- PyTrx
   - LICENSE.txt

Moving on to the LICENSE.txt file, it is important to define a license with any Python package that is publicly distributed in order to inform the user how your package can be used. This can simply be a text file containing a copied license. A straightforward and popular license for distributing code is the MIT license which allows code to be used and adapted with appropriate credit, but there are greate guides for choosing a license appropriate for you online (e.g. This file has to be called ‘license’ or ‘licence’ (uppercase or lowercase) so that it is recognised when it comes to compiling the package.

Similarly with the file, this has to be called ‘readme’ specifically so that it is recognised when it comes to compiling the package. This file contains a long description of the Python package. It might be the case that you already have a file if you have hosted your scripts on GitHub, in which case you can merely adopt this as your readme. Just remember that this should be hardcoded in HTML code, and the readme file will form the main description of your package that people will read when they navigate to the package’s PyPI webpage.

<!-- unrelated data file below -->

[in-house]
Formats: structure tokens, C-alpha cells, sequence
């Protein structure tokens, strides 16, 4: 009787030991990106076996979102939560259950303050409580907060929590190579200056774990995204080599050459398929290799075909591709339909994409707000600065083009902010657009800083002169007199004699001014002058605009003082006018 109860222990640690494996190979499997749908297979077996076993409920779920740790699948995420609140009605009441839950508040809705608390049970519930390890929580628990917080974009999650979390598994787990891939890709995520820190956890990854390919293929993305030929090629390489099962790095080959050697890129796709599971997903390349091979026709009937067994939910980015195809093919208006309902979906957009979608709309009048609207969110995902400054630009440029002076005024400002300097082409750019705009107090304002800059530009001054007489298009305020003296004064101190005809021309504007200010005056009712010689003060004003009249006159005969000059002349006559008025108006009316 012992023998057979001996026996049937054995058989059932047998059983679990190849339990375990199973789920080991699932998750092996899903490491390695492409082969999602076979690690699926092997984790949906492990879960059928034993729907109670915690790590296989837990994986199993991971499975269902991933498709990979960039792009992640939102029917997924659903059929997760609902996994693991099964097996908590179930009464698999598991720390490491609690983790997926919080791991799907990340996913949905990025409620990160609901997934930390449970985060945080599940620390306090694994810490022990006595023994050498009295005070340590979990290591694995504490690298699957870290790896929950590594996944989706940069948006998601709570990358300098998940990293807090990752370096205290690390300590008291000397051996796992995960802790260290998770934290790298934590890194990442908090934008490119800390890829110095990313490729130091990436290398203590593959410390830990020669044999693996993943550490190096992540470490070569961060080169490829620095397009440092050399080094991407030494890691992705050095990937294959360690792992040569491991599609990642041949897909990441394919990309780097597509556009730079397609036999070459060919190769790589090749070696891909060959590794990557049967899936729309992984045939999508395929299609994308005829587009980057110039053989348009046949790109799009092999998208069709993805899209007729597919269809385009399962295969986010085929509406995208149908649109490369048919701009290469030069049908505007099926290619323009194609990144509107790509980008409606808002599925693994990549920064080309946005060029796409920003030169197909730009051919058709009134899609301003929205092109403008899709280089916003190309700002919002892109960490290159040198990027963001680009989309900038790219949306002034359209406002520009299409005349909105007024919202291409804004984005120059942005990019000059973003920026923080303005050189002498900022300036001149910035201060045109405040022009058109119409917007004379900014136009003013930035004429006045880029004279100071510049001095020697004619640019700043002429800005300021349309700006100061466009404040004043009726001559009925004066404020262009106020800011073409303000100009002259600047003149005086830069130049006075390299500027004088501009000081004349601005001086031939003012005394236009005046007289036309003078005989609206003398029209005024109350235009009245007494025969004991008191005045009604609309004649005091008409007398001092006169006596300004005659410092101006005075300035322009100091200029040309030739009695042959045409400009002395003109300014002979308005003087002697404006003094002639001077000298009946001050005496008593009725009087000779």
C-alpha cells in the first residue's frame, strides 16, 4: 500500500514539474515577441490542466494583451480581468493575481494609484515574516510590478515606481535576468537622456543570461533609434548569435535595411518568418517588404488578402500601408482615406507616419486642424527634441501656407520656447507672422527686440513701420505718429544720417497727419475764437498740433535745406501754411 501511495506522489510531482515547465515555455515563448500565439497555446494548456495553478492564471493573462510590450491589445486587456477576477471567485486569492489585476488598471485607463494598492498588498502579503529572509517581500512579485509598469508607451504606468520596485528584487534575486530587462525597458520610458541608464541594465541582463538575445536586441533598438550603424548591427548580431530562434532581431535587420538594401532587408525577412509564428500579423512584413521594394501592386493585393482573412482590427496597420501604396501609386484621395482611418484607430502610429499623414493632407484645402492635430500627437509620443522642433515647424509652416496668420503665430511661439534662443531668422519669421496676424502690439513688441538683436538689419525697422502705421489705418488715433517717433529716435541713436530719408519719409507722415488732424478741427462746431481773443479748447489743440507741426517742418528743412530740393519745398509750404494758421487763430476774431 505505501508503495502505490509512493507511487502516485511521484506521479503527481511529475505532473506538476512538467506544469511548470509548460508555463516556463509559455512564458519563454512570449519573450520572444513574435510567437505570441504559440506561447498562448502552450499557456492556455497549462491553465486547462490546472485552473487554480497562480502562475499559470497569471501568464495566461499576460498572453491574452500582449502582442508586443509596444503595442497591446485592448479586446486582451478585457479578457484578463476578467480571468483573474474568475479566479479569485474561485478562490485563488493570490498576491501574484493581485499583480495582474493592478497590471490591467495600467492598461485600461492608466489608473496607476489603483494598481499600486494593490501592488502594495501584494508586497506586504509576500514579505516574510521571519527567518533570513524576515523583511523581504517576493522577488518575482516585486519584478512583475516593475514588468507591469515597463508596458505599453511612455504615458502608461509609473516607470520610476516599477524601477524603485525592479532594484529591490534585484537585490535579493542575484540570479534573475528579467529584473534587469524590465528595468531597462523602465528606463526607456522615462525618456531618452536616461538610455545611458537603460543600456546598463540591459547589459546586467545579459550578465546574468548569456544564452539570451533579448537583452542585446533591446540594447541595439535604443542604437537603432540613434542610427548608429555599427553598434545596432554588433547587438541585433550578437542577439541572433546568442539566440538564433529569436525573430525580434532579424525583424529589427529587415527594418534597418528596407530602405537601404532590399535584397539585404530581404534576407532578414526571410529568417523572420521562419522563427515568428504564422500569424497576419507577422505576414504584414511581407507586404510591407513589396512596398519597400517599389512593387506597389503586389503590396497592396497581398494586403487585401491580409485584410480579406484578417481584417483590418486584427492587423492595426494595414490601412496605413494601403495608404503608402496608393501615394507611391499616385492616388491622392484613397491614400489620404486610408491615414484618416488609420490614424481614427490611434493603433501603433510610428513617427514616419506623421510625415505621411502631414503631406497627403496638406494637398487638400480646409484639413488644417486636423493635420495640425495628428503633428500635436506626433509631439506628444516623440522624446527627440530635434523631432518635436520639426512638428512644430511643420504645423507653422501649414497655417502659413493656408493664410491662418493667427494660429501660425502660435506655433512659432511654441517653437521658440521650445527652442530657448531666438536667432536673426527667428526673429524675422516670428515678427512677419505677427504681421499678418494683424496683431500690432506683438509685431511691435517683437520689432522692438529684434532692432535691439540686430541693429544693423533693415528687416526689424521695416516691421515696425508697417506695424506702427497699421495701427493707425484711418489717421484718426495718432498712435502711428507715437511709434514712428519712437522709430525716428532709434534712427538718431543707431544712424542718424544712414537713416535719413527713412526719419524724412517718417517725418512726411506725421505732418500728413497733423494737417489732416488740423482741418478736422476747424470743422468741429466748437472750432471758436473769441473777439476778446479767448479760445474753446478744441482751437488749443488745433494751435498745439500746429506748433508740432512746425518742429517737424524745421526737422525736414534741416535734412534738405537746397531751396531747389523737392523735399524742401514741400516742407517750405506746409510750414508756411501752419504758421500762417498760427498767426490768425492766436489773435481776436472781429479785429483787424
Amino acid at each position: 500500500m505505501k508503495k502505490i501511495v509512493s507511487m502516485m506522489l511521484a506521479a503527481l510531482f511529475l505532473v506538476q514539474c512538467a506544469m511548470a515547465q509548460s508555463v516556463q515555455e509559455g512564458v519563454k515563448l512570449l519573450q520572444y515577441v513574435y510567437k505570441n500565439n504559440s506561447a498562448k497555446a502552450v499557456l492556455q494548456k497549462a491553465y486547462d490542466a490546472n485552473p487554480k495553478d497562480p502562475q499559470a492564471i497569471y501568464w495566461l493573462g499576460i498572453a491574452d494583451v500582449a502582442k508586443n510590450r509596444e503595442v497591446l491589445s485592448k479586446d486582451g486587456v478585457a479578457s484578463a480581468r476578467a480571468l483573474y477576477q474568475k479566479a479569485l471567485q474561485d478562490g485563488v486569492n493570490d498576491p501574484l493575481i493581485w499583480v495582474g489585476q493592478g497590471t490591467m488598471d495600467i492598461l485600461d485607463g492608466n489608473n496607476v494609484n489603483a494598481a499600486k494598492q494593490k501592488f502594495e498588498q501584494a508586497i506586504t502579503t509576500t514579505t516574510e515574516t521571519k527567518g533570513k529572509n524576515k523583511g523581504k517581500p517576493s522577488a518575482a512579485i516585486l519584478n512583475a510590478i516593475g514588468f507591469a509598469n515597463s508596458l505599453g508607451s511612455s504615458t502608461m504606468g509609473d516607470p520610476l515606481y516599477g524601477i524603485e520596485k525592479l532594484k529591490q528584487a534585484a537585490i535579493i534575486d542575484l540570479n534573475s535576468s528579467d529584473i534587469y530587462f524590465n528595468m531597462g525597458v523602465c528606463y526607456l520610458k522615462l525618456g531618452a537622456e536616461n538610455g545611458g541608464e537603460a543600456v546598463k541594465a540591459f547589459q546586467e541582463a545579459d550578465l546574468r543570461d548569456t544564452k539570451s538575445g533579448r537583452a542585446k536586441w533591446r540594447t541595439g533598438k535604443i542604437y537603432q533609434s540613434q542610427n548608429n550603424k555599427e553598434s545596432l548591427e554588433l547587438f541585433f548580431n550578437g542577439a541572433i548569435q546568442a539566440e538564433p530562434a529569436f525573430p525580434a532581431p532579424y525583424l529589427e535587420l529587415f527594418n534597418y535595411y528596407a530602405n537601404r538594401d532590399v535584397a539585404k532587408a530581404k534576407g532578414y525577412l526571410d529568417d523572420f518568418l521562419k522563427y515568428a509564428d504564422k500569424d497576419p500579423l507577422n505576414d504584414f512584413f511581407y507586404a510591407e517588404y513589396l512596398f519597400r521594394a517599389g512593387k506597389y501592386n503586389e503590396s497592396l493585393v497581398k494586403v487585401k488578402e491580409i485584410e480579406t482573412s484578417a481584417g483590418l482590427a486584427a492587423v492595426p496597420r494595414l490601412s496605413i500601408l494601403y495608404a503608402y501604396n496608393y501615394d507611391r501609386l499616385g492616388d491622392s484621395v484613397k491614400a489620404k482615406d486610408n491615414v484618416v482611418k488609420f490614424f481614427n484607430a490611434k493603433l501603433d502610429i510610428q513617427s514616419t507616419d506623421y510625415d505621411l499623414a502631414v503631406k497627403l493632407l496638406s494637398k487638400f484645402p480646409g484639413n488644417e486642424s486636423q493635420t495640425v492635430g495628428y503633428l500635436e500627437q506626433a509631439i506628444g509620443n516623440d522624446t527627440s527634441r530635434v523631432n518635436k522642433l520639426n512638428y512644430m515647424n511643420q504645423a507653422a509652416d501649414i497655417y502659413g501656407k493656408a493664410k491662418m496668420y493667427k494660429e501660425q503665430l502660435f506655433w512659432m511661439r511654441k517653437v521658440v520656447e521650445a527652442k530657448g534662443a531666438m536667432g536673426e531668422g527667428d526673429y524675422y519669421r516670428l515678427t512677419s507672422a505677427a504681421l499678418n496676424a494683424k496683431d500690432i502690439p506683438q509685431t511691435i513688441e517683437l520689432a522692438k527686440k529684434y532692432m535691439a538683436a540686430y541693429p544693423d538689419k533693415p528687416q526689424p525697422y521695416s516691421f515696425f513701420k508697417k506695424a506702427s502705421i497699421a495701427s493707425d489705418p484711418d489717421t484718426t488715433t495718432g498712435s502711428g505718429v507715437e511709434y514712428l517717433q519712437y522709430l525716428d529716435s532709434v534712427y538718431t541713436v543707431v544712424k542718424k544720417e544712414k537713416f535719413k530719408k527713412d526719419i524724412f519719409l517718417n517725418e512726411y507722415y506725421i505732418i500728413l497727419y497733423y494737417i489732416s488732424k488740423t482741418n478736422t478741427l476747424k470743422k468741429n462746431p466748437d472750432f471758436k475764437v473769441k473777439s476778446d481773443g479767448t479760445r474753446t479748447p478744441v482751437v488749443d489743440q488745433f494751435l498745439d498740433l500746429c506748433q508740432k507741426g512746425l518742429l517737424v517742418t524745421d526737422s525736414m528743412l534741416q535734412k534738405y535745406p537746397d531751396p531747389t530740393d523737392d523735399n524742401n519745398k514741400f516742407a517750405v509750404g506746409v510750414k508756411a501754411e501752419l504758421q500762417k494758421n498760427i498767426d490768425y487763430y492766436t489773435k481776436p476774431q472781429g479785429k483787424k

And finally the The setup file is probably the trickiest file to define, but the most important as here we outline all of the metadata associated with our Python package; including the package’s recognised pip name (i.e. the one used in the command pip install NAME), its version, author and contact details, keywords, short package description, and dependencies. Here is PyTrx’s file to serve as an example:

import setuptools

with open("", "r") as fh:
    long_description =

    author="Penelope How",
    description="An object-oriented toolset for calculating velocities, surface areas and distances from oblique imagery of glacial environments",